What I know about sculling (topping) a shot is pretty much about three problems. Raising the head up, swaying, or other wise raising the arc of the swing with other body parts.
If the golfer raises their head up to a point that the head also brings shoulders up, the fix is to focus on keeping a steady head. If the golfer can keep the distance from their nose to the ground the same through out the down swing, they won't lift their head.
Raising the head up can also be attributed to straightening the knees, raising up at the waist, or even lifting the shoulders. A bad ball position can cause a "sort of" topped shot. A bad ball position is an easy fix. Just move the ball back in the stance a little, towards the low point of the swing. Google "brushing the grass in golf" for a tip.
I hear a lot of folks tell a golfer he raised his head, when actually all he did was turn his head, after the ball has been struck, to see where the ball is going. Most of us do this. That to me is not raising one's head. It's also possible to raise the head up, but not raise the shoulders. If the shoulders are not raised, the golfers swing arc does not raise, unless the golfer bends their elbows, or straightens up at the knees. Now if the golfer raises his shoulders up, then of course their head will raise too.
So if the golfer is bending their elbows before impact, that will raise the swing arc. Easy fix. Focus on keeping the elbows extended as they were at the address, and take away positions.
Straightening at the knees will raise the swing arc. Straightening the knees in the down swing, lifts the rest of the body, including the shoulders, which lift the arms and hands. The hands will lift the club head. The fix is to focus on keeping the posture as set at address, and take away positions.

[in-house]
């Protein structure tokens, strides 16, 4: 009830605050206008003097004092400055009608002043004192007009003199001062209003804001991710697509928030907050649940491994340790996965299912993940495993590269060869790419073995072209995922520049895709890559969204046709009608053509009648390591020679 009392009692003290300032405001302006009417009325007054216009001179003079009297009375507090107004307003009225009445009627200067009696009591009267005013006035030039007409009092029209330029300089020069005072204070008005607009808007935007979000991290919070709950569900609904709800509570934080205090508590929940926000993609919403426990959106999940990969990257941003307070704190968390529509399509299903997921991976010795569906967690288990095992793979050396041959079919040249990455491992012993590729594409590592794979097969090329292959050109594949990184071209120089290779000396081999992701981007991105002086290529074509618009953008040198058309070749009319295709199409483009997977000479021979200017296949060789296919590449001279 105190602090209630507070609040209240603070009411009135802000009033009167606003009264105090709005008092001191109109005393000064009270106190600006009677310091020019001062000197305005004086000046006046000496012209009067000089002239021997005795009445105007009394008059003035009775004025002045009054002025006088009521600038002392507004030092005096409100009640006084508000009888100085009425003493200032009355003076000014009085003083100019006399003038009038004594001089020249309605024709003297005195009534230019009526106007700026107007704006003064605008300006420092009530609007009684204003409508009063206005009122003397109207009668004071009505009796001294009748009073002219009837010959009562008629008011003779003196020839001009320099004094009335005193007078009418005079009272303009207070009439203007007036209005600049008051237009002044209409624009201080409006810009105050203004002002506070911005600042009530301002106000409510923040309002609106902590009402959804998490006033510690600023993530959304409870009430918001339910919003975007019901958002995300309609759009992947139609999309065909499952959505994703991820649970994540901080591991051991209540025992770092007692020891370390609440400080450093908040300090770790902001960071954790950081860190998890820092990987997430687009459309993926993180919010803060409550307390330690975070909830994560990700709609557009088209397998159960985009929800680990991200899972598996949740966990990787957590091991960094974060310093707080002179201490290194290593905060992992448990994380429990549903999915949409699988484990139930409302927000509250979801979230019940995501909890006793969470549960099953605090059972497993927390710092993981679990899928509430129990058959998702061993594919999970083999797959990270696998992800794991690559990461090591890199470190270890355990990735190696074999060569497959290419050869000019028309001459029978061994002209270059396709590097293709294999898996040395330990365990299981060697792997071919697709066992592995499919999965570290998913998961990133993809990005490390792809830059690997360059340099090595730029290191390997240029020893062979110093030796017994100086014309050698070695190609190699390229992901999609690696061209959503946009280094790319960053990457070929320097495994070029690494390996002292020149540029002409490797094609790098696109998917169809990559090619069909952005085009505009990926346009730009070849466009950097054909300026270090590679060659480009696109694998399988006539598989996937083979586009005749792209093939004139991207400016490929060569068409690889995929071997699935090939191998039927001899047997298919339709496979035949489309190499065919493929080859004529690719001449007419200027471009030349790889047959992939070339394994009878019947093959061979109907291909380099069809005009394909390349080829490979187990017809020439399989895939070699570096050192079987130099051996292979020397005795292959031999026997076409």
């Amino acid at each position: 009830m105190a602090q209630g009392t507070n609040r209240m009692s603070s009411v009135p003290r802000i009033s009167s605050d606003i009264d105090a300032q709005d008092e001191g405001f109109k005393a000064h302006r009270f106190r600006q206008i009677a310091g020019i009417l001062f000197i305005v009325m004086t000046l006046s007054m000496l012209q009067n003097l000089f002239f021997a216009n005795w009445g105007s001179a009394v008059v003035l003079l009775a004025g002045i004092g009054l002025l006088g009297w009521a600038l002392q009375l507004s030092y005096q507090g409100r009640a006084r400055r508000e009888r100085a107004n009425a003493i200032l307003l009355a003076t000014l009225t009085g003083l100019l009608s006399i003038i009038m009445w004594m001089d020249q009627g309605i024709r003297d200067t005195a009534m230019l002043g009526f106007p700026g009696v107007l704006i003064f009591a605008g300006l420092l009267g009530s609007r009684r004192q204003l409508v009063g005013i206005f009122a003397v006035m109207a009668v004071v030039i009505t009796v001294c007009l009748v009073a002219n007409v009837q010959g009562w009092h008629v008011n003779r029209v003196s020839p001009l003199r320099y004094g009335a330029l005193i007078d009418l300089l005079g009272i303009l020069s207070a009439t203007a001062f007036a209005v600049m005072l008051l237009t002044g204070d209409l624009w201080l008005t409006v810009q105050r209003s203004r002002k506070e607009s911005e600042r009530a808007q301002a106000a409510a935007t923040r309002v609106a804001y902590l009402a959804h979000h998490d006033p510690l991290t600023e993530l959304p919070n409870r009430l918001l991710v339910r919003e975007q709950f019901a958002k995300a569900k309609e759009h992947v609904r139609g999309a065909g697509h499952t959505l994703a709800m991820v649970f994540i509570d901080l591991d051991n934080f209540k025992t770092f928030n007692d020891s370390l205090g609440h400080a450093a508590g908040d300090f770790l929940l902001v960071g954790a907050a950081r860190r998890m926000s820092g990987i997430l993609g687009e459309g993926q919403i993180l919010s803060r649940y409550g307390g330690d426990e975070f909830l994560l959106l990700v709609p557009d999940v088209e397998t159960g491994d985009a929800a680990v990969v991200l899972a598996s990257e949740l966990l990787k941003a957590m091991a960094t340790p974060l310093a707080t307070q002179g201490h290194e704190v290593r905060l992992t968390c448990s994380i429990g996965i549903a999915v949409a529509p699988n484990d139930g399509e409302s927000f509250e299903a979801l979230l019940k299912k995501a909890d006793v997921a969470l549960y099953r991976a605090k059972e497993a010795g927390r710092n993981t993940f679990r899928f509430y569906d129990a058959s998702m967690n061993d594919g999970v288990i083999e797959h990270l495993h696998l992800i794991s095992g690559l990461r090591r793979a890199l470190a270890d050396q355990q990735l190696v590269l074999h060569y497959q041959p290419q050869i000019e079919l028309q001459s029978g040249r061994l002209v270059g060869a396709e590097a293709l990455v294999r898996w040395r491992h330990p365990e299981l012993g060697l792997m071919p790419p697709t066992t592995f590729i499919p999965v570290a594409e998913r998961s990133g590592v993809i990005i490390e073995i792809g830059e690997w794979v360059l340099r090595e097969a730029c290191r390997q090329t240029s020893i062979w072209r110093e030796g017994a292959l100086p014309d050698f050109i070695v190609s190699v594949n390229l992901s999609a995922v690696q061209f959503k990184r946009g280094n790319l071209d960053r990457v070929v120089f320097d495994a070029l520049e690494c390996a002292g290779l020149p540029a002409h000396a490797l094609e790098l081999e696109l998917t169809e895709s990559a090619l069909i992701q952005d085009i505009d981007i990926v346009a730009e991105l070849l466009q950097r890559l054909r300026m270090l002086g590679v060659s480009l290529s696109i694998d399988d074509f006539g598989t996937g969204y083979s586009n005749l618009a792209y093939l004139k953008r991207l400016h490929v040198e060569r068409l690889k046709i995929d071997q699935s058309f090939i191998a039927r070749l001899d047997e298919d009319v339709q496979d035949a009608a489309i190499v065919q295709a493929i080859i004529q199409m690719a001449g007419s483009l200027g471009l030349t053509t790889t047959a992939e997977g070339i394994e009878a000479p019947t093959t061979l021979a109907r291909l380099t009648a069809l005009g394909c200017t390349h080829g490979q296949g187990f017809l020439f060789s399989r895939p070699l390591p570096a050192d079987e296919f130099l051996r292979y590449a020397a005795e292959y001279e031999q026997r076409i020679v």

Lifting at the shoulders is (IMHO) caused by trying to swing too hard, which causes tension. The golfer is looking at shot they are unsure of, maybe in between clubs, or anything else that makes them tighten up for a troublesome shot. The best fix I know of to fight tension is to focus on the same nice, easy swing they normally have. Myself I tend to practice on troublesome shots when ever I can so that I am not surprised on the course. My pre-shot routine also helps to stay lose in my swing. Tension was the main reason I topped shots until I made a change in my club make up.
If the golfer sways too much, that changes the swing arc by moving it either forward or backwards depending which way they sway. The low point of the swing changes. If the golfer sways to the rear in the back swing, with out swaying forward in the down swing, the low point of the swing will be behind the ball, and the club head will contact the ball on it's up swing, which is usually above the equator of the ball. This is what happens with a metal wood topped shot. With an iron which is usually on a steeper down swing, the club hit the top of the ball. The fix is to either not sway too much backwards, and if you do, don't forget to sway the same distance forward.
Take this info with a grain of salt as it is all I know, and understand about topping the ball.